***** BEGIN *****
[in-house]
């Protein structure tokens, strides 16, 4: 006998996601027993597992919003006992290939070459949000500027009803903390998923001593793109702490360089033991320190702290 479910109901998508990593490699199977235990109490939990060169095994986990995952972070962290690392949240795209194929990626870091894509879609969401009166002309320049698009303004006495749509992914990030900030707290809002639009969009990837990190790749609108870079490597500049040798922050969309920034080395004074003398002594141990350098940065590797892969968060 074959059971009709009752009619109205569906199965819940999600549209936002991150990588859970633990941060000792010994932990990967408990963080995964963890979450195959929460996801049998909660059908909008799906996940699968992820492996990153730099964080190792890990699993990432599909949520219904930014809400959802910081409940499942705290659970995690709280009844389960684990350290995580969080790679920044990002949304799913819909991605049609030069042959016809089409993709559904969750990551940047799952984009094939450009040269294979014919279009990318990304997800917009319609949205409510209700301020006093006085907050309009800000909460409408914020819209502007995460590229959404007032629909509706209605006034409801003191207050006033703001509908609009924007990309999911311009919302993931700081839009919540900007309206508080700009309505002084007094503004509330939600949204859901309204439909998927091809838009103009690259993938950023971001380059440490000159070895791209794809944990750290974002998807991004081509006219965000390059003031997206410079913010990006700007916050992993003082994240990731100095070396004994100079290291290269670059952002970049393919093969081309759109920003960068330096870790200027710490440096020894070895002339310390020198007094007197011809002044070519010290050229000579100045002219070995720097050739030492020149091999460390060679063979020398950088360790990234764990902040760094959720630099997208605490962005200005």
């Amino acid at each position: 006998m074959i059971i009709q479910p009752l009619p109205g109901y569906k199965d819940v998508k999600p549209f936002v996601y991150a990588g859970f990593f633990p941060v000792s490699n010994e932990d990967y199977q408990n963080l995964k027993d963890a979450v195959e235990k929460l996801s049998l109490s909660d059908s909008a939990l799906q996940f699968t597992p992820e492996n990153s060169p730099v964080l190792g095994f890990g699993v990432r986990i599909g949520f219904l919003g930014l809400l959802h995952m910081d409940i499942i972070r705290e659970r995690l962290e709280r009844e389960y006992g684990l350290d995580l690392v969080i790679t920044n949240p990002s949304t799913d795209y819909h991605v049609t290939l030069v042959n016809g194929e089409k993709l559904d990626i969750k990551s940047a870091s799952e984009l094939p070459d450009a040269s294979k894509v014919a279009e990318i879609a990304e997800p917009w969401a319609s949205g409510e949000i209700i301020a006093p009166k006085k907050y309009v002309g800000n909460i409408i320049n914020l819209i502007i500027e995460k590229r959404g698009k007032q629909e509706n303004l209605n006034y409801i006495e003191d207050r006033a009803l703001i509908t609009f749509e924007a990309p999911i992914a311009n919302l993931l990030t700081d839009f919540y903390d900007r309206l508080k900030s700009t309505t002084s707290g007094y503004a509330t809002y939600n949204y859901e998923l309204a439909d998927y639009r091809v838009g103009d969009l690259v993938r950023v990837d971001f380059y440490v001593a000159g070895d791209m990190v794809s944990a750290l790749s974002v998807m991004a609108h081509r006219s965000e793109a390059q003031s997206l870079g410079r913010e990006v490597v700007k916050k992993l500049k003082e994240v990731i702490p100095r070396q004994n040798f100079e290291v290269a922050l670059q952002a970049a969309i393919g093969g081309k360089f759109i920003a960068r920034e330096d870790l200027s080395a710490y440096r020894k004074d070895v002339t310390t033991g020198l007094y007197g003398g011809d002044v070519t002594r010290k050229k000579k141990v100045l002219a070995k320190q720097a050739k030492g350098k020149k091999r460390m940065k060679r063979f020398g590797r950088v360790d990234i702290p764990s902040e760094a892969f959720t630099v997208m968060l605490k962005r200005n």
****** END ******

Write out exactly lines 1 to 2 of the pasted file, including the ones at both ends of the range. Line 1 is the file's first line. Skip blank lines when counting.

[in-house]
């Protein structure tokens, strides 16, 4: 006998996601027993597992919003006992290939070459949000500027009803903390998923001593793109702490360089033991320190702290 479910109901998508990593490699199977235990109490939990060169095994986990995952972070962290690392949240795209194929990626870091894509879609969401009166002309320049698009303004006495749509992914990030900030707290809002639009969009990837990190790749609108870079490597500049040798922050969309920034080395004074003398002594141990350098940065590797892969968060 074959059971009709009752009619109205569906199965819940999600549209936002991150990588859970633990941060000792010994932990990967408990963080995964963890979450195959929460996801049998909660059908909008799906996940699968992820492996990153730099964080190792890990699993990432599909949520219904930014809400959802910081409940499942705290659970995690709280009844389960684990350290995580969080790679920044990002949304799913819909991605049609030069042959016809089409993709559904969750990551940047799952984009094939450009040269294979014919279009990318990304997800917009319609949205409510209700301020006093006085907050309009800000909460409408914020819209502007995460590229959404007032629909509706209605006034409801003191207050006033703001509908609009924007990309999911311009919302993931700081839009919540900007309206508080700009309505002084007094503004509330939600949204859901309204439909998927091809838009103009690259993938950023971001380059440490000159070895791209794809944990750290974002998807991004081509006219965000390059003031997206410079913010990006700007916050992993003082994240990731100095070396004994100079290291290269670059952002970049393919093969081309759109920003960068330096870790200027710490440096020894070895002339310390020198007094007197011809002044070519010290050229000579100045002219070995720097050739030492020149091999460390060679063979020398950088360790990234764990902040760094959720630099997208605490962005200005």